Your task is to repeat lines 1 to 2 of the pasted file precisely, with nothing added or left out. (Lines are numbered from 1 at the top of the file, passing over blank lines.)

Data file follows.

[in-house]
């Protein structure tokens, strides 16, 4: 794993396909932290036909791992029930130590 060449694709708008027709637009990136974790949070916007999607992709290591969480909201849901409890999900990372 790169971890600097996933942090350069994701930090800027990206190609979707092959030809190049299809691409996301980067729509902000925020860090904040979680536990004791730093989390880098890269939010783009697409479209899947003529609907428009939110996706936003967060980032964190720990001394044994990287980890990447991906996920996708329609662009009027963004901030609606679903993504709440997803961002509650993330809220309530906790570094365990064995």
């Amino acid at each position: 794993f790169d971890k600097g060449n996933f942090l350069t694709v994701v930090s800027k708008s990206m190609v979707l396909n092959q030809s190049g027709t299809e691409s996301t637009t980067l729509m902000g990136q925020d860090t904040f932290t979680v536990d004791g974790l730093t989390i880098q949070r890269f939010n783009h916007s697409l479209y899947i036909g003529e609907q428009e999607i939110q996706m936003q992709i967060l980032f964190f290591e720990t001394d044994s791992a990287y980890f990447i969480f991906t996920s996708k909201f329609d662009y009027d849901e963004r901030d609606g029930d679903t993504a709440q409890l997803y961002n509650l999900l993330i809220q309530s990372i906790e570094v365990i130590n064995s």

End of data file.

[in-house]
């Protein structure tokens, strides 16, 4: 794993396909932290036909791992029930130590 060449694709708008027709637009990136974790949070916007999607992709290591969480909201849901409890999900990372 790169971890600097996933942090350069994701930090800027990206190609979707092959030809190049299809691409996301980067729509902000925020860090904040979680536990004791730093989390880098890269939010783009697409479209899947003529609907428009939110996706936003967060980032964190720990001394044994990287980890990447991906996920996708329609662009009027963004901030609606679903993504709440997803961002509650993330809220309530906790570094365990064995």